People suffering from eating disorders like anorexia nervosa and bulimia nervosa are more prone to risk of thiamine deficiency. The anorexic patient is more prone to intake less food as they are conscious about their weight gain. This lack and lower intake of nutrients in the body can lead to deficiency of vitamin B1. Similarly, a patient of bulimia nervosa and binge-eating disorder is more prone to consume the fatty and junk foods that lack the proper amount of thiamine in them that can cause its deficiency.

  1. Long-term parenteral nutrition

Patients who are on IV-feeding and parenteral nutrition lacks the major nutrients in their diet that are not compensated through IV feeds. Short-term IV feeding might be not as much disastrous in terms of nutrient requirements. But long-term parenteral nutrition can cause deficiency of many vitamins and minerals especially the thiamine deficiency.

  1. Dialysis condition

Patients on the state of dialysis are more prone to deficiency of thiamine. It is a water-soluble vitamin that is absorbed readily in blood stream. Patients suffering from kidney disorders or getting treatment through dialysis are on less water intake that leads to poor absorption of thiamine.

Symptoms of Vitamin B1 Deficiency

Like every other vitamin, if vitamin b1 is not ingested in the human body in the proportion in which it should, there can be some problems in the human body. A deficiency of vitamin B1 causes:

  • Headache
  • Fatigue
  • Depression
  • Abdominal discomfort
  • Blurred vision
  • Nausea and vomiting

Some of the symptoms are discussed in detail below:

  1. Poor appetite

One of the common symptom other than discussed above is the poor or no appetite. Thiamine is helpful in providing the feeling of fullness as it is readily available in the food products like whole grains, cereals and fortified breads that can satisfy the satiety levels and prevents hunger. The inadequate stores of thiamine in the body can disrupt this process and person might not feel hunger and lacks appetite. After the replenishment of thiamine stores in the body, this issue is resolved easily.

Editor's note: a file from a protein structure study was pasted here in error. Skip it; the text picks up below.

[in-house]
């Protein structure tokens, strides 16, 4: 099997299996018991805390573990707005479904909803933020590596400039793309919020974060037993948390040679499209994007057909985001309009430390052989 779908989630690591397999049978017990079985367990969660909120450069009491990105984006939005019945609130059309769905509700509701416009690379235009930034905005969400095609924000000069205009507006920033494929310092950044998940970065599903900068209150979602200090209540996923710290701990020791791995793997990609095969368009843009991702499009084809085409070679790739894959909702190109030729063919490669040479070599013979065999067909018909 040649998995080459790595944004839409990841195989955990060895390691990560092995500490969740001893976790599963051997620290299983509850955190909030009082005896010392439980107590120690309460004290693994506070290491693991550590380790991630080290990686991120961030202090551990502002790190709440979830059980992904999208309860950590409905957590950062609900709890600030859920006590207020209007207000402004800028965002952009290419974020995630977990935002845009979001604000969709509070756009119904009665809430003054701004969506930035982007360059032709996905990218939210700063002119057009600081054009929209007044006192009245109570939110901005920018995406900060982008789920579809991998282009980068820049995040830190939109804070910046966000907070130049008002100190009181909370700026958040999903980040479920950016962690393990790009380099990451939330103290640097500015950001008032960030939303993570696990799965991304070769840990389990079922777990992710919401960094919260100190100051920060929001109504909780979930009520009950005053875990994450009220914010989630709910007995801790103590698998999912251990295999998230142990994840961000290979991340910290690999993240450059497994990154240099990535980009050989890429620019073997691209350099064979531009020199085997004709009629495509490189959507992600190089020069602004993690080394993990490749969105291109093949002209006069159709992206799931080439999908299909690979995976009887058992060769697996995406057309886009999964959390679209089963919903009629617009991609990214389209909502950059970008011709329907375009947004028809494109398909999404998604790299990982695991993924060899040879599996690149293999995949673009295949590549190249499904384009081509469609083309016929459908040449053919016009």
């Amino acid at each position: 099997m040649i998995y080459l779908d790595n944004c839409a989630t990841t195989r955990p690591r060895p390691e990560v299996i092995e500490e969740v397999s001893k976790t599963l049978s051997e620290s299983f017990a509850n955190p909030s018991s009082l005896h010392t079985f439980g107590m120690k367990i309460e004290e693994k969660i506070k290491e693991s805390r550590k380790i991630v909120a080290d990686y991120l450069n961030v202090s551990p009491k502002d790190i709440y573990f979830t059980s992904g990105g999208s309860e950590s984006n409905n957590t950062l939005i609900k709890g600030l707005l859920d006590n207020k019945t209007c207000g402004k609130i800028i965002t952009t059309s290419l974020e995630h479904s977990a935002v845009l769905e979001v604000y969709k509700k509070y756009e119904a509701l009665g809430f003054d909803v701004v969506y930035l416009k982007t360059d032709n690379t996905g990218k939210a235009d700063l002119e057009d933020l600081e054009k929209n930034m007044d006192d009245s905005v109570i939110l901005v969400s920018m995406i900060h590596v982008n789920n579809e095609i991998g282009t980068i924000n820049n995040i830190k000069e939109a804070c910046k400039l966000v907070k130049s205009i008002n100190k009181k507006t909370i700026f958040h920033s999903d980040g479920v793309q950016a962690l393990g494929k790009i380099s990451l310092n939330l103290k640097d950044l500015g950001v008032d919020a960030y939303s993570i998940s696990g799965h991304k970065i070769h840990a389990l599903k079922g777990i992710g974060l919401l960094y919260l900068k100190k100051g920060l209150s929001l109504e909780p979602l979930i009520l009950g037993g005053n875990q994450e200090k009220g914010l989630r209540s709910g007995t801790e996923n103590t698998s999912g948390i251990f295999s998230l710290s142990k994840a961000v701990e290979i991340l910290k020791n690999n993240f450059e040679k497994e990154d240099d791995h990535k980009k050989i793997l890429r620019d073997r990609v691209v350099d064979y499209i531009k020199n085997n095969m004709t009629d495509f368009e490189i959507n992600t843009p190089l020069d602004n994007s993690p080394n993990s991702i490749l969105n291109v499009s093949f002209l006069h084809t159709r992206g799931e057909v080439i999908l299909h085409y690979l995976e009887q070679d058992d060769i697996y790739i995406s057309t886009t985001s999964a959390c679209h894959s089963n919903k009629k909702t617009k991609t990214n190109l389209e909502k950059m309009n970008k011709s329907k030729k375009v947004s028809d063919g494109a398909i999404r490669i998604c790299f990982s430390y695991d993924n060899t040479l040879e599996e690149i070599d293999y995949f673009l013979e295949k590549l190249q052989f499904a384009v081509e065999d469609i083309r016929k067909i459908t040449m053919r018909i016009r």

1. Fatigue

One of another common and observable symptom is the fatigue in the body. Fatigue and lack of motivation to do necessary tasks is often due to lack of essential nutrients, vitamins and minerals in which thiamine is worth-mentioning. Its deficiency can lead to fatigue as it is necessary for glucose pathway to produce energy.

  1. Irritability

Mood changes and irritability are often due to poor thiamine levels in the body. Thiamine is helpful in maintaining the levels of mood-hormones like serotonin and improves mood. Its deficiency can cause fatigue in the body and disrupts mood leading to irritability.

  1. Damage to nerve

Thiamine is important in maintaining the nerve health and neuron impulse. It helps in proper conduction of nerve impulse by maintaining the myelin sheath that is fat insulation on the axons of the neuron. Prolonged deficiency of thiamine triggers the poor nerve impulse and other conditions like neuropathy.

  1. Tingling sensations in arms and legs

The feeling of tingling and needle-like sensation in the arms and legs of the person is called as paresthesia. It is a symptom of thiamine deficiency and is a brain-related symptom. Thiamine is responsible for proper nerve impulse. Its deficiency is responsible for various nerve-related disorders in the body including the serious damage to peripheral nerves.

Side effects

There are no special evidences that can claim that too much levels of vitamin B1 can cause harm to the body. The U.S Food and Drug Administration (FDA) warns that too much supplemental use of vitamin B1 is not good for health. It is recommended to consume it according to the daily requirement of the body. The major sources of vitamin B1 should be from the dietary sources.

Dn.Zainab Naeem is Hosting and Content Writing Head of SDNO. She is a freelance nutritionist and writer, and also a self-taught calligrapher, artist and chef.  She can be reached at @xayni_de_artista.

Disclaimer: The information in this article is not intended as sound medical advice for your particular illness; rather, it is meant to increase awareness of common health issues. Before implementing any recommendations made in this article or choosing a treatment plan based on its contents, you should always speak with a qualified healthcare professional.

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7 replies on “Vitamin B1 (Thiamin)”